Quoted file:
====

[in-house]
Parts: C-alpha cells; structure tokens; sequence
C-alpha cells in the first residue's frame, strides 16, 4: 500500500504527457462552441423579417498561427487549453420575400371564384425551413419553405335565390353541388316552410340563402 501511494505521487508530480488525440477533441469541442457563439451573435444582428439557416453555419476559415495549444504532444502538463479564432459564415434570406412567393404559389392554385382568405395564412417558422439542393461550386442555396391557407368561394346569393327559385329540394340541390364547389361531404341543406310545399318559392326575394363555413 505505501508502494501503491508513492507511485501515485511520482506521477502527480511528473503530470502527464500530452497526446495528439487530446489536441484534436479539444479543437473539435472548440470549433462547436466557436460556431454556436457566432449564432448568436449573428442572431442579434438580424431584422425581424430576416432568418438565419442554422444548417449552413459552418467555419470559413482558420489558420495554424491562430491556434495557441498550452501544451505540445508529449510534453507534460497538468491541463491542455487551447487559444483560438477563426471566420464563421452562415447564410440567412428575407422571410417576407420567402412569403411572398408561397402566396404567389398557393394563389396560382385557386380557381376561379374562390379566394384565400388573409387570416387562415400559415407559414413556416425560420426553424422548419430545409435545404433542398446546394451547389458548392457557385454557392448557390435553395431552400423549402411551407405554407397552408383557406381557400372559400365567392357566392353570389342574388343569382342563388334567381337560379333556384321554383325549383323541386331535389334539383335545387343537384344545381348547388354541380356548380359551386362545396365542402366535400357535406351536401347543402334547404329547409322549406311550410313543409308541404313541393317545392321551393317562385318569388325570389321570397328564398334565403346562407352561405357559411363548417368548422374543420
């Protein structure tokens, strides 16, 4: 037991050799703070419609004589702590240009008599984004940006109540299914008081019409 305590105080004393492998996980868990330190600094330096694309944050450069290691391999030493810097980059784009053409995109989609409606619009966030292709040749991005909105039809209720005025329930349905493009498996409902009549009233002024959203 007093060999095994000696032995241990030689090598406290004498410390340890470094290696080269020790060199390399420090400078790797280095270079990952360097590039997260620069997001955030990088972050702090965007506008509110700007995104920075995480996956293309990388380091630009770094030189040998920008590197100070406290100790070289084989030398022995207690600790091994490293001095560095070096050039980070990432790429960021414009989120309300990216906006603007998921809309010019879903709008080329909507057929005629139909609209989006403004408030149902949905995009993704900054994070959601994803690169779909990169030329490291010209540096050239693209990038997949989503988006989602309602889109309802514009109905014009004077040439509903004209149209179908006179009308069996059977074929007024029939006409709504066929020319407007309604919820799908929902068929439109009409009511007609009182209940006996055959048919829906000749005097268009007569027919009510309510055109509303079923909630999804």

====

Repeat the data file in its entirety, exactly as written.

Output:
[in-house]
Parts: C-alpha cells; structure tokens; sequence
C-alpha cells in the first residue's frame, strides 16, 4: 500500500504527457462552441423579417498561427487549453420575400371564384425551413419553405335565390353541388316552410340563402 501511494505521487508530480488525440477533441469541442457563439451573435444582428439557416453555419476559415495549444504532444502538463479564432459564415434570406412567393404559389392554385382568405395564412417558422439542393461550386442555396391557407368561394346569393327559385329540394340541390364547389361531404341543406310545399318559392326575394363555413 505505501508502494501503491508513492507511485501515485511520482506521477502527480511528473503530470502527464500530452497526446495528439487530446489536441484534436479539444479543437473539435472548440470549433462547436466557436460556431454556436457566432449564432448568436449573428442572431442579434438580424431584422425581424430576416432568418438565419442554422444548417449552413459552418467555419470559413482558420489558420495554424491562430491556434495557441498550452501544451505540445508529449510534453507534460497538468491541463491542455487551447487559444483560438477563426471566420464563421452562415447564410440567412428575407422571410417576407420567402412569403411572398408561397402566396404567389398557393394563389396560382385557386380557381376561379374562390379566394384565400388573409387570416387562415400559415407559414413556416425560420426553424422548419430545409435545404433542398446546394451547389458548392457557385454557392448557390435553395431552400423549402411551407405554407397552408383557406381557400372559400365567392357566392353570389342574388343569382342563388334567381337560379333556384321554383325549383323541386331535389334539383335545387343537384344545381348547388354541380356548380359551386362545396365542402366535400357535406351536401347543402334547404329547409322549406311550410313543409308541404313541393317545392321551393317562385318569388325570389321570397328564398334565403346562407352561405357559411363548417368548422374543420
């Protein structure tokens, strides 16, 4: 037991050799703070419609004589702590240009008599984004940006109540299914008081019409 305590105080004393492998996980868990330190600094330096694309944050450069290691391999030493810097980059784009053409995109989609409606619009966030292709040749991005909105039809209720005025329930349905493009498996409902009549009233002024959203 007093060999095994000696032995241990030689090598406290004498410390340890470094290696080269020790060199390399420090400078790797280095270079990952360097590039997260620069997001955030990088972050702090965007506008509110700007995104920075995480996956293309990388380091630009770094030189040998920008590197100070406290100790070289084989030398022995207690600790091994490293001095560095070096050039980070990432790429960021414009989120309300990216906006603007998921809309010019879903709008080329909507057929005629139909609209989006403004408030149902949905995009993704900054994070959601994803690169779909990169030329490291010209540096050239693209990038997949989503988006989602309602889109309802514009109905014009004077040439509903004209149209179908006179009308069996059977074929007024029939006409709504066929020319407007309604919820799908929902068929439109009409009511007609009182209940006996055959048919829906000749005097268009007569027919009510309510055109509303079923909630999804």